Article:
By: Amanda Wilson
Many private companies utilize S corporations in their ownership structure, as they provide beneficial tax treatment. In order to qualify as an S corporation, the corporation can have only certain types of shareholders. Specifically, a partnership cannot be a shareholder. Yesterday, someone asked me whether a single member LLC could be a shareholder. The answer should be yes, as the LLC is treated as though it does not exist for tax purposes. Private guidance indicates that the IRS agrees with this answer.
The bigger question, though, is whether an LLC should be a shareholder of an S corporation. My answer to that is generally no. Initially, the LLC only has one owner, so it does not exist for tax purposes. The problem is that, as time passes, memories fade and the owner of the LLC may forget that he must be the only owner. He may transfer some of his LLC interest to his spouse, or make a gift to one of his kids. Suddenly, the LLC springs into existence as a partnership for tax purposes. The result? The corporation loses its status as an S corporation for at least 5 years. All the careful tax planning and structuring has been undone.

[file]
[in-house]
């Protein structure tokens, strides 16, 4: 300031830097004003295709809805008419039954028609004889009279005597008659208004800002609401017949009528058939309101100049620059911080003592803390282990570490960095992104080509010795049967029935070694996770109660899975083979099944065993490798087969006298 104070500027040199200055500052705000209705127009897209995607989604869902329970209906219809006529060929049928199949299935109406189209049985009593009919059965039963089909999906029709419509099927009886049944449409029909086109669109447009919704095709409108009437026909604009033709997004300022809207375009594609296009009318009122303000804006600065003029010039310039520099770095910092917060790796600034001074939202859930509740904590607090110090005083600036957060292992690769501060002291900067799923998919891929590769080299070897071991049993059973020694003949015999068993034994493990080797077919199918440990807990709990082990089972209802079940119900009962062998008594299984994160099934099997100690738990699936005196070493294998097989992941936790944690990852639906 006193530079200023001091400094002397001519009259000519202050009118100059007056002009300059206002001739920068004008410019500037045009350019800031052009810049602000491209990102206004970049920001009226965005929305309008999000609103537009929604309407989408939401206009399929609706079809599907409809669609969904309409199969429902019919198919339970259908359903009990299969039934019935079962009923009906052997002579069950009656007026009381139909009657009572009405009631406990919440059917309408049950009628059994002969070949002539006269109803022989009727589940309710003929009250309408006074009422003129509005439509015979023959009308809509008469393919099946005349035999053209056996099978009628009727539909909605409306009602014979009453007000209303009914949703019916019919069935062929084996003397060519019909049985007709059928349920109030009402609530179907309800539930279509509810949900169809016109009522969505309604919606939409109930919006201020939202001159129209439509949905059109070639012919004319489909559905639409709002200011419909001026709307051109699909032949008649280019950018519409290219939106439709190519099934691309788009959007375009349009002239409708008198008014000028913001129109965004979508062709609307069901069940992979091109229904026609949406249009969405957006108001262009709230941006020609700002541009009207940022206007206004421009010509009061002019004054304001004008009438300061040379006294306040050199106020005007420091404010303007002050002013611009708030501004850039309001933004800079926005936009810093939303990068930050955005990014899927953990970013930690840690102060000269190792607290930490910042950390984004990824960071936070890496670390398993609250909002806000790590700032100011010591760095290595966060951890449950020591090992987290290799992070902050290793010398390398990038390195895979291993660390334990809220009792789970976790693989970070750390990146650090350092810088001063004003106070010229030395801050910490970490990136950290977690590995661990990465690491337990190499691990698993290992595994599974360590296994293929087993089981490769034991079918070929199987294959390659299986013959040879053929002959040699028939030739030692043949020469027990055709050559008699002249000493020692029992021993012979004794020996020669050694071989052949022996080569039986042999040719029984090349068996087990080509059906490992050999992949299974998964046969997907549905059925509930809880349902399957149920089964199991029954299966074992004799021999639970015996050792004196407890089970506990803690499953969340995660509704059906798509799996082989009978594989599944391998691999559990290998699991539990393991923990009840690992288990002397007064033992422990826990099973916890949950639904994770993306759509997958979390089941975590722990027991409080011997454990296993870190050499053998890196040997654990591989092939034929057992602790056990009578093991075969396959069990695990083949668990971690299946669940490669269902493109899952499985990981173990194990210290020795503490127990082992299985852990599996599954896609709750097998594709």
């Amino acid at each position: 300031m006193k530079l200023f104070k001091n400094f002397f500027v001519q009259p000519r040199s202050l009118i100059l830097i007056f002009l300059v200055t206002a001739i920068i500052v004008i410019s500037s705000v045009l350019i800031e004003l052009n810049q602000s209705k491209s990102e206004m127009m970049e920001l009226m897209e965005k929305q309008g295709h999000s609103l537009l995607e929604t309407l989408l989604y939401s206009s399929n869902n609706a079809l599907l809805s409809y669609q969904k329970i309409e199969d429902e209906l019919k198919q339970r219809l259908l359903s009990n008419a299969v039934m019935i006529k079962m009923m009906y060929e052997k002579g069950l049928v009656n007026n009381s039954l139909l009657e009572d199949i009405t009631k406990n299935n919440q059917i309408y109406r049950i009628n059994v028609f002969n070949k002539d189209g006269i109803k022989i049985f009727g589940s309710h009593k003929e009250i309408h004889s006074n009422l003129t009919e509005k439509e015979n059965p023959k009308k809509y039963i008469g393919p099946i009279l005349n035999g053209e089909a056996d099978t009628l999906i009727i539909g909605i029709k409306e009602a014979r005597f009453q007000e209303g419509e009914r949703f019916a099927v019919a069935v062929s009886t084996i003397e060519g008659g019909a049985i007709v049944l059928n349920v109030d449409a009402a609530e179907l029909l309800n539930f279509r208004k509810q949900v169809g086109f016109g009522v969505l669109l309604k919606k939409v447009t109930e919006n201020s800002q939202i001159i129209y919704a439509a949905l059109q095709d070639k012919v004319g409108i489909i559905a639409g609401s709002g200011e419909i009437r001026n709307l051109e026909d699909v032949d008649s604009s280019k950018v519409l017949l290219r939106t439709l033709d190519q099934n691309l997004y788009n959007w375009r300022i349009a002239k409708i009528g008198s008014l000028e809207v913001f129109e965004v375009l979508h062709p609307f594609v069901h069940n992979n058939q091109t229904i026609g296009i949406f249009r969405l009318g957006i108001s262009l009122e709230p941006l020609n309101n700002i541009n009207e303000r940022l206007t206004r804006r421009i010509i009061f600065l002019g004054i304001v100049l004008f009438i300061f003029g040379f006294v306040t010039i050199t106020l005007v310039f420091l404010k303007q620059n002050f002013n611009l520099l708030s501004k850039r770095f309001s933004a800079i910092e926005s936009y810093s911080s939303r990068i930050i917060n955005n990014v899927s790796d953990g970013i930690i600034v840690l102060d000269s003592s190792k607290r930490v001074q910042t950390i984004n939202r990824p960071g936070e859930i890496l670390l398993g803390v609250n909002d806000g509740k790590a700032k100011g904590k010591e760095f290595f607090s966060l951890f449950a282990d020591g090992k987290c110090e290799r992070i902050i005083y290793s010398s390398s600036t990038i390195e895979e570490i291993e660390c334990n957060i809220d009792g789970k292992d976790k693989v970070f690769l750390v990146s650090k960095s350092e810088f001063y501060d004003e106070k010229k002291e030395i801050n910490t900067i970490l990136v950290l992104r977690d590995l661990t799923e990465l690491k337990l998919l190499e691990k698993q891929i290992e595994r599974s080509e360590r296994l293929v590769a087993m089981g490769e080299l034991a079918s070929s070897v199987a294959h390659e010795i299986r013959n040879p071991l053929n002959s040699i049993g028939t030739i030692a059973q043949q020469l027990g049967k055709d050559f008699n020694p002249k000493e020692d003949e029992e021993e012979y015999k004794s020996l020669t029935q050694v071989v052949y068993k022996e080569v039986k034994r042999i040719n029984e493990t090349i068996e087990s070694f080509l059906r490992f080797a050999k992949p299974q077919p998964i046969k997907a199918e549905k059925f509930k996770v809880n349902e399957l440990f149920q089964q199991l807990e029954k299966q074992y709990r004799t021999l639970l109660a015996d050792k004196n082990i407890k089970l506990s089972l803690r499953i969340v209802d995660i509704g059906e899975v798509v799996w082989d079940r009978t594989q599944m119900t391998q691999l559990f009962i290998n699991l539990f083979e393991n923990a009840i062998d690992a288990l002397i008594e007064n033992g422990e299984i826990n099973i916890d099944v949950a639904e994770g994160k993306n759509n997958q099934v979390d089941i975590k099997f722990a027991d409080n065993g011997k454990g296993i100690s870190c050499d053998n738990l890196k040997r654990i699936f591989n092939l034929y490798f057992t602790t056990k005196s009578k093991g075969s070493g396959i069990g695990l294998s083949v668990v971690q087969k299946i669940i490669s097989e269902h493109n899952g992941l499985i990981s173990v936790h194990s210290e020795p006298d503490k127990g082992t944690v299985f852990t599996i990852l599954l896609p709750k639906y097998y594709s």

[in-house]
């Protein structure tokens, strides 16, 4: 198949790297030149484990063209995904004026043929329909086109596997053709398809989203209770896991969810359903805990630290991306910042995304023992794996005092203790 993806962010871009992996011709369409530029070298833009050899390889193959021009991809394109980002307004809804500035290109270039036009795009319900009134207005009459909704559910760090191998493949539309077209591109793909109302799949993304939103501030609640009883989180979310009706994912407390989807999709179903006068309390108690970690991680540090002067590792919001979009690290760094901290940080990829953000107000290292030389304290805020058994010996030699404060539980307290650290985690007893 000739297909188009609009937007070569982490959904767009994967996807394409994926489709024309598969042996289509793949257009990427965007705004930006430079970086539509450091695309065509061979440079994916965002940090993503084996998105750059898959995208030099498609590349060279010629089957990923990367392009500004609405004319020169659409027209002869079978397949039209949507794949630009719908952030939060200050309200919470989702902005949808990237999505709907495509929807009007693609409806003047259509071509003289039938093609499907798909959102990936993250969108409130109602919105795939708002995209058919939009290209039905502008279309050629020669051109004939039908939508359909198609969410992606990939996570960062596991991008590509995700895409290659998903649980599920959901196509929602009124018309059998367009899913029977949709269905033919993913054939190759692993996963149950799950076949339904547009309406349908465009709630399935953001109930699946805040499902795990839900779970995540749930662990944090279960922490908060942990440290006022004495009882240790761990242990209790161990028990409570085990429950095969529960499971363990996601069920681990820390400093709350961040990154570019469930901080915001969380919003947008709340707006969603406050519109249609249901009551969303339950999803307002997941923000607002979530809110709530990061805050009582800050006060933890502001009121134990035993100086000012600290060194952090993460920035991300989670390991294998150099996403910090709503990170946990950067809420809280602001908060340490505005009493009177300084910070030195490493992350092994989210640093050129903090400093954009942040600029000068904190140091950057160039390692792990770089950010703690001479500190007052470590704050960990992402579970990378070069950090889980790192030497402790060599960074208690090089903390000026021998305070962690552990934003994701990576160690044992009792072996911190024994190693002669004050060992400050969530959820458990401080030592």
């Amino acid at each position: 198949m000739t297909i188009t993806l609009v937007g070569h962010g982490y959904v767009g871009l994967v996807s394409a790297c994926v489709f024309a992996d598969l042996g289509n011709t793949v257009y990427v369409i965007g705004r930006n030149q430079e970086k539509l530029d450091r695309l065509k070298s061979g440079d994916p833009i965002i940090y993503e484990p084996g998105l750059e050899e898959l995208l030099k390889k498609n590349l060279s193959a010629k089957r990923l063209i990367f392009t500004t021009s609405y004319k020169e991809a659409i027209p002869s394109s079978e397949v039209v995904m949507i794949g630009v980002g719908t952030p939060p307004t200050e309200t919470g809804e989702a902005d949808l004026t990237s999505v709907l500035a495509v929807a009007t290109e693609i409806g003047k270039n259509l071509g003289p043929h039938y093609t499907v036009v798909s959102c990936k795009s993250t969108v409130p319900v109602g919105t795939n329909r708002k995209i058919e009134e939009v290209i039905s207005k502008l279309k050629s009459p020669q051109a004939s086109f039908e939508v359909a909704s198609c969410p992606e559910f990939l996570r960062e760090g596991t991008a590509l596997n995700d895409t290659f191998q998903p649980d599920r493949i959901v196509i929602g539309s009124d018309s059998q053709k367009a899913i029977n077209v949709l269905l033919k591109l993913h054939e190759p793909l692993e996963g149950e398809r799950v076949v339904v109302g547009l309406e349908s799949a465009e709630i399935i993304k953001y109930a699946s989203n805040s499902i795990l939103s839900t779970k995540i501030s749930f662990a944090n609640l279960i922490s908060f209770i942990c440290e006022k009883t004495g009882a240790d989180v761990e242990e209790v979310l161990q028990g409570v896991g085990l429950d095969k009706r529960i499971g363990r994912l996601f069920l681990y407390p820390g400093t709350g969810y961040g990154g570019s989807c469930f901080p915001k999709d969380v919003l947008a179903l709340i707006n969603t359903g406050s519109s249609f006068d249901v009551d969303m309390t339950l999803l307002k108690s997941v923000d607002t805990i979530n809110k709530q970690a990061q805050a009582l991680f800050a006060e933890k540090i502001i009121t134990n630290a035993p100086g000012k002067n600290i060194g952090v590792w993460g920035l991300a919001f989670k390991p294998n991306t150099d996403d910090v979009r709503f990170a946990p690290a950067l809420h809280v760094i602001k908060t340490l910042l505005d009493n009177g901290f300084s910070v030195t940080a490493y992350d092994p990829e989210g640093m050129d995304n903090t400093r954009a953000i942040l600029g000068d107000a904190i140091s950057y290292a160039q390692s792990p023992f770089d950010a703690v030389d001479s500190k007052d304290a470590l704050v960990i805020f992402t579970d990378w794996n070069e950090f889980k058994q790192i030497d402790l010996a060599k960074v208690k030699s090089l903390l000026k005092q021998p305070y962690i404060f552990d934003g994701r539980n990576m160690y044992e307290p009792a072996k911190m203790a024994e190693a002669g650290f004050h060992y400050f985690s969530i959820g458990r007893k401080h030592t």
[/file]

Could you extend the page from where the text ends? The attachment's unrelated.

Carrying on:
For this reason, using a single member LLC to own stock in an S corporation, while probably permissible, is not usually a good idea. The normal benefit of using a single member LLC, which is to shield the owner from liabilities associated with the assets held by that LLC, is not necessary. The S corporation itself provides that liability protection. More simply, using an LLC introduces significant tax risk, and provides no real benefit.